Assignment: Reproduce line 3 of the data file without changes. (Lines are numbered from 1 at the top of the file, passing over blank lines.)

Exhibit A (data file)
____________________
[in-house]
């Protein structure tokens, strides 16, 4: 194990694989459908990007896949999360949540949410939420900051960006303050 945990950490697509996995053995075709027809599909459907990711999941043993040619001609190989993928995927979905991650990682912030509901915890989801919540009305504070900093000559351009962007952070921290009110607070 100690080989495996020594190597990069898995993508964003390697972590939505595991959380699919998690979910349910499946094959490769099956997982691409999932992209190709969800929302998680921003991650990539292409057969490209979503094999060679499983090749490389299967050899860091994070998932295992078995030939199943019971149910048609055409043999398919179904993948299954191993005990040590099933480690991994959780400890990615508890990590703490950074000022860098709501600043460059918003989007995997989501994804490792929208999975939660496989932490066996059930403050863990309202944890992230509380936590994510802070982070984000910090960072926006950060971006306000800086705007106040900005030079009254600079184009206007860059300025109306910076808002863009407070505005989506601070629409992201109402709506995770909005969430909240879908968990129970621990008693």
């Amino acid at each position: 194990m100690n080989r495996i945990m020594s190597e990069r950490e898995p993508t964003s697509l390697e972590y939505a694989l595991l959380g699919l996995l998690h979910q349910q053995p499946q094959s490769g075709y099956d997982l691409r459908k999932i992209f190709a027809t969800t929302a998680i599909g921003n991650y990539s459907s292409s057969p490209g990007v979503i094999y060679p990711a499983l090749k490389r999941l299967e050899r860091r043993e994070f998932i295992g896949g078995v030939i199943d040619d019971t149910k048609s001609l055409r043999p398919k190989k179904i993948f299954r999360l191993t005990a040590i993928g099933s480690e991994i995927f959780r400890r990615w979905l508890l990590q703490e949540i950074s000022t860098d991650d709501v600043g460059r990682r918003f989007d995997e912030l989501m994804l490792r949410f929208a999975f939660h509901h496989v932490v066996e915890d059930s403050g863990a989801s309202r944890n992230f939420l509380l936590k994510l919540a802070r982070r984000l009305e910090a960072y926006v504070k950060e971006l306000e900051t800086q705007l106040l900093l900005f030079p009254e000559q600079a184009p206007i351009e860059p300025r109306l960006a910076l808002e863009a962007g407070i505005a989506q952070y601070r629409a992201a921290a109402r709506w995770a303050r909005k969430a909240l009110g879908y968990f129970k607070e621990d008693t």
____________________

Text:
């Amino acid at each position: 194990m100690n080989r495996i945990m020594s190597e990069r950490e898995p993508t964003s697509l390697e972590y939505a694989l595991l959380g699919l996995l998690h979910q349910q053995p499946q094959s490769g075709y099956d997982l691409r459908k999932i992209f190709a027809t969800t929302a998680i599909g921003n991650y990539s459907s292409s057969p490209g990007v979503i094999y060679p990711a499983l090749k490389r999941l299967e050899r860091r043993e994070f998932i295992g896949g078995v030939i199943d040619d019971t149910k048609s001609l055409r043999p398919k190989k179904i993948f299954r999360l191993t005990a040590i993928g099933s480690e991994i995927f959780r400890r990615w979905l508890l990590q703490e949540i950074s000022t860098d991650d709501v600043g460059r990682r918003f989007d995997e912030l989501m994804l490792r949410f929208a999975f939660h509901h496989v932490v066996e915890d059930s403050g863990a989801s309202r944890n992230f939420l509380l936590k994510l919540a802070r982070r984000l009305e910090a960072y926006v504070k950060e971006l306000e900051t800086q705007l106040l900093l900005f030079p009254e000559q600079a184009p206007i351009e860059p300025r109306l960006a910076l808002e863009a962007g407070i505005a989506q952070y601070r629409a992201a921290a109402r709506w995770a303050r909005k969430a909240l009110g879908y968990f129970k607070e621990d008693t």